Historic Yonge Street HCD Study Timeline
|April, 2012||“HCDs in Toronto: Procedures, Policies and Terms of Reference” adopted by Council.|
|June, 2012||Bay Cloverhill Community Association (BCCA) and the Church Wellesley Neighbourhood Association (CWNA) Nominate the Historic Yonge Street Area.|
|October, 2012||Historic Yonge Street is authorized for study and identified as a high priority study area.|
|May, 2012||DIALOG was retained by the City to complete the HCD Study.|
|Summer, 2013||Community Volunteers participate in the Built Form and Landscape Survey.|
|September, 2013||Preliminary public consultation to introduce community to the HCD Study.|
Historic Yonge Street History and Character
- Historic Yonge Street consists mainly of low rise 19th century commercial buildings, interspersed with mid to low rise residential and mixed use infill developments from the 1920s-40s, as well as 20th century apartment structures.
- Yonge Street opened in 1796 as a rough, but straight, path from Toronto Harbour to the Holland River near Lake Simcoe.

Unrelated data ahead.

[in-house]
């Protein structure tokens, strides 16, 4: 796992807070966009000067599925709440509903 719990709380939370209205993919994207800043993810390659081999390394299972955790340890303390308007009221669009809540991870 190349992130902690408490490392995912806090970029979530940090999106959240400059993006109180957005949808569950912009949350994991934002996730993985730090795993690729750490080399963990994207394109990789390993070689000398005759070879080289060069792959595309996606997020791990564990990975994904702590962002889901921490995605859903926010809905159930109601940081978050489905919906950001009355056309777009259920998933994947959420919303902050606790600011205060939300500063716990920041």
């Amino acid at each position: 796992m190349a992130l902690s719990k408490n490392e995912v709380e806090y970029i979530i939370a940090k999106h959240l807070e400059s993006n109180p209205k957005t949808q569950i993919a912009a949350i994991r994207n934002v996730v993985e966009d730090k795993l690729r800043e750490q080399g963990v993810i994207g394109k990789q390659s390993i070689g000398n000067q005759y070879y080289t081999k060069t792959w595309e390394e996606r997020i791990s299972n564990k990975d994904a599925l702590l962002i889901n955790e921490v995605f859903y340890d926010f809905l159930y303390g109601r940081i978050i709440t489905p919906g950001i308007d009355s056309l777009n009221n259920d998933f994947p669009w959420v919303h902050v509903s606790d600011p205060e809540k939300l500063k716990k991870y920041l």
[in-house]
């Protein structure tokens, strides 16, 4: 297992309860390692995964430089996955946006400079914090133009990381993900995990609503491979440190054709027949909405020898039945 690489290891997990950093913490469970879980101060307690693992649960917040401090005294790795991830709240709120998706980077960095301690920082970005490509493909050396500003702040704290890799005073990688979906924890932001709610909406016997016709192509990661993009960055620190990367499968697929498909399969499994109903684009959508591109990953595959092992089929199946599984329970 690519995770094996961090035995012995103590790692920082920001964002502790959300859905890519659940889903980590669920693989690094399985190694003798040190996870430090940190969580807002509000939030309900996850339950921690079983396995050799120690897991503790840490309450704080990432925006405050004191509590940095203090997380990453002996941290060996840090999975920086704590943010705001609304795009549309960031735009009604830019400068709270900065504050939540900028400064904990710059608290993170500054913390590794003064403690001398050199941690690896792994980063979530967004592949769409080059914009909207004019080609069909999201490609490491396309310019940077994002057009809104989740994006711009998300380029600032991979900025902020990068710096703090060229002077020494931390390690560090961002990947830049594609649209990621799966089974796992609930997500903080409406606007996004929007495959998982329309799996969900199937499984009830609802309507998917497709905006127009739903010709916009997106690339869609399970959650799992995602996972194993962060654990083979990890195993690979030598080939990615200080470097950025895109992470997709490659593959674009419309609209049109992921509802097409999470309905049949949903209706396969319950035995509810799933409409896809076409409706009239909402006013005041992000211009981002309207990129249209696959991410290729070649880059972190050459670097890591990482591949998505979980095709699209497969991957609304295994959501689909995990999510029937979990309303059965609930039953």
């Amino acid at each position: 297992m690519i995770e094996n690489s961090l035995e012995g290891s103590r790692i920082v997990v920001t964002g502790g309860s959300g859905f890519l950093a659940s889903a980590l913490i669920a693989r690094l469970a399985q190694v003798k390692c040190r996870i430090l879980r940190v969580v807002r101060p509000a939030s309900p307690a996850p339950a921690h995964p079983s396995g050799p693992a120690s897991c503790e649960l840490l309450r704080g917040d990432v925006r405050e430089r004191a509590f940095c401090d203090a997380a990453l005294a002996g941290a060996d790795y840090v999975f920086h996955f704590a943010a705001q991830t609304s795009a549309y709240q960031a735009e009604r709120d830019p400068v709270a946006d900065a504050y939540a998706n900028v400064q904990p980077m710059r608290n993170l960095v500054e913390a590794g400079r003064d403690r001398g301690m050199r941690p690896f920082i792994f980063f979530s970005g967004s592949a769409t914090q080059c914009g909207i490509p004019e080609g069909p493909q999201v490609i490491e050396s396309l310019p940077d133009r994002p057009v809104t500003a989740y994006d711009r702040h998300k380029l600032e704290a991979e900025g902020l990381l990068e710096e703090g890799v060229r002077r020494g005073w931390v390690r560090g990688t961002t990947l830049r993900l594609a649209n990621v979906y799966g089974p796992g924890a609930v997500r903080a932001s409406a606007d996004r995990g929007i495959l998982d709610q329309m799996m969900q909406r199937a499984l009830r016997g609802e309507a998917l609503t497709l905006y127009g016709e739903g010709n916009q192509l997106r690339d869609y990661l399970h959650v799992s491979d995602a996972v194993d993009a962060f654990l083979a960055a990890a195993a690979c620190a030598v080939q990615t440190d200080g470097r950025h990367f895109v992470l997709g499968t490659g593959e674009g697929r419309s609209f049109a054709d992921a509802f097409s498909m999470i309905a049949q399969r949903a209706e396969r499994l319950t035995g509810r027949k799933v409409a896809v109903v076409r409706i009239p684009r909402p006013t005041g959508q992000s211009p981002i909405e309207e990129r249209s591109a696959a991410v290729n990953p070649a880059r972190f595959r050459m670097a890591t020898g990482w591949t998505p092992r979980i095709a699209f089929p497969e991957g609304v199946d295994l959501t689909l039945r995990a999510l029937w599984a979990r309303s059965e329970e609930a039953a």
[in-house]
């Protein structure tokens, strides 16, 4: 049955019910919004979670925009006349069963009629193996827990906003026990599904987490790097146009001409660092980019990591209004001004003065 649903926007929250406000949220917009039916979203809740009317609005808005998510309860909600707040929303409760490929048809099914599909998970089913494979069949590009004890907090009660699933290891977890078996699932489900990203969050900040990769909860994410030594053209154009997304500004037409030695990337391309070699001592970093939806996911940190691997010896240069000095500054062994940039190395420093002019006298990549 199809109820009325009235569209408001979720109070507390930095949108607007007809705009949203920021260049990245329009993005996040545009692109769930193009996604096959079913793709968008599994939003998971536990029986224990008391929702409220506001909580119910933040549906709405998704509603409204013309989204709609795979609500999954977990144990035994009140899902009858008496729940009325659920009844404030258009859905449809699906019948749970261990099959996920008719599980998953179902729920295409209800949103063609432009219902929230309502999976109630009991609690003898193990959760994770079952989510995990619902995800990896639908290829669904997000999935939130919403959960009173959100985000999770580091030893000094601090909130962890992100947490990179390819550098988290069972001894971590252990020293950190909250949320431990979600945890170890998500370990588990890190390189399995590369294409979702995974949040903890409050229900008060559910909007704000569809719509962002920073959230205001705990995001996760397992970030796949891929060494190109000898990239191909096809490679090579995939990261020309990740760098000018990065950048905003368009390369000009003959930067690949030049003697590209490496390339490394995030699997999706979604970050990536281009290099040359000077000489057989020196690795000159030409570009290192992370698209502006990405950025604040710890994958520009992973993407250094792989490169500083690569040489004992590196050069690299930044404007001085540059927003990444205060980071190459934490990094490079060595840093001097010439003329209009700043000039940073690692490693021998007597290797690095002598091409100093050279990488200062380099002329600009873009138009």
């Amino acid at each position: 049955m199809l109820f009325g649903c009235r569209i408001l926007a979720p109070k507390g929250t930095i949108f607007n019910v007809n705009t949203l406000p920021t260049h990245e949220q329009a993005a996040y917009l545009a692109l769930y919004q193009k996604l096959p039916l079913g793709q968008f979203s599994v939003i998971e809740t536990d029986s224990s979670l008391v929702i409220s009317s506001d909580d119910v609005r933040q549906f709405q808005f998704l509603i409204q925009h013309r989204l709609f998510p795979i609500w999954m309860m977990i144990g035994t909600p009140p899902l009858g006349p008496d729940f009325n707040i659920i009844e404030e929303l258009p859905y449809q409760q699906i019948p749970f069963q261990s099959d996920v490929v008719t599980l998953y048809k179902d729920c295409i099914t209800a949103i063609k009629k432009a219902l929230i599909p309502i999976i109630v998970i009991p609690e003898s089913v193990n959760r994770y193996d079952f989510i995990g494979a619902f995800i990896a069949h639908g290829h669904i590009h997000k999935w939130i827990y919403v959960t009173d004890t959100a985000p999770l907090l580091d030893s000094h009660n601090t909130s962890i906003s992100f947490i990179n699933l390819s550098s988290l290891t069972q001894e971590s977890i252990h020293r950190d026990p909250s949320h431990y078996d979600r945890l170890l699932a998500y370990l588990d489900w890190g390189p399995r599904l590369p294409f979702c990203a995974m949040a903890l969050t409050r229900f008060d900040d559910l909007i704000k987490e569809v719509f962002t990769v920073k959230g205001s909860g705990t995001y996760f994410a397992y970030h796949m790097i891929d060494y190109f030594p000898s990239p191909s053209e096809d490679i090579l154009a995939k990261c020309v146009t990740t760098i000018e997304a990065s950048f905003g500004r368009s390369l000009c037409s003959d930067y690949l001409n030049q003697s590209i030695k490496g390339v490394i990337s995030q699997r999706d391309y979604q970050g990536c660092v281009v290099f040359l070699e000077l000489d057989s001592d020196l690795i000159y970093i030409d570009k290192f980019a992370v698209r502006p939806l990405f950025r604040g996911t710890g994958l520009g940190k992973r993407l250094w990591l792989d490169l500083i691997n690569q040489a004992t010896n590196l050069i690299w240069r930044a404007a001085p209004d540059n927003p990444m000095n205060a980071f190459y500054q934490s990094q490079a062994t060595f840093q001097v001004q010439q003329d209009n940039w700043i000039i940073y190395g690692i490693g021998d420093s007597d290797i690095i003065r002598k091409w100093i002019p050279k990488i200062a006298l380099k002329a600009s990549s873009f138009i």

- In the early part of the 19th century this section of Yonge Street, north of College, south of Bloor, primarily consisted of estate residential buildings, similar to the early development of Church and Jarvis Streets.
- However, later in the 1870s and 80s, Yonge Street saw a boom in commercial growth, and increasingly populated by small shops and later, typical Ontario main street commercial buildings.
- Historically and contemporarily a primary commercial artery of Toronto, Yonge Street is informally considered to be ‘Toronto’s Main Street’.
- Yonge Street has been the location of many of Toronto’s annual parades, beginning in 1905 with Toronto’s Santa Claus parade. Yonge Street has also been the location of numerous spontaneous celebrations, such as:
- Street parties at the end of WWII in 1945;
- In 1967 when the Toronto Maple Leafs defeated the Montreal Canadiens to win the Stanley Cup;
- In 1992 and 1993 when the Blue Jays won the World Series; and
- During the Winter Olympics in 2002 and 2010, when the Canadian men’s hockey team won the gold medal.
- Yonge Street retains a significant number of its historic buildings and heritage character. The unique character of Yonge Street is defined by the variety and vitality of its eclectic mix of uses, as well as the low rise 19th-century built form.
- The area proposed by the nominators includes the Yonge Street commercial corridor and adjacent blocks and lanes, located south of Davenport Road, east of Bay Street, west of Church and north of Carleton/College Street.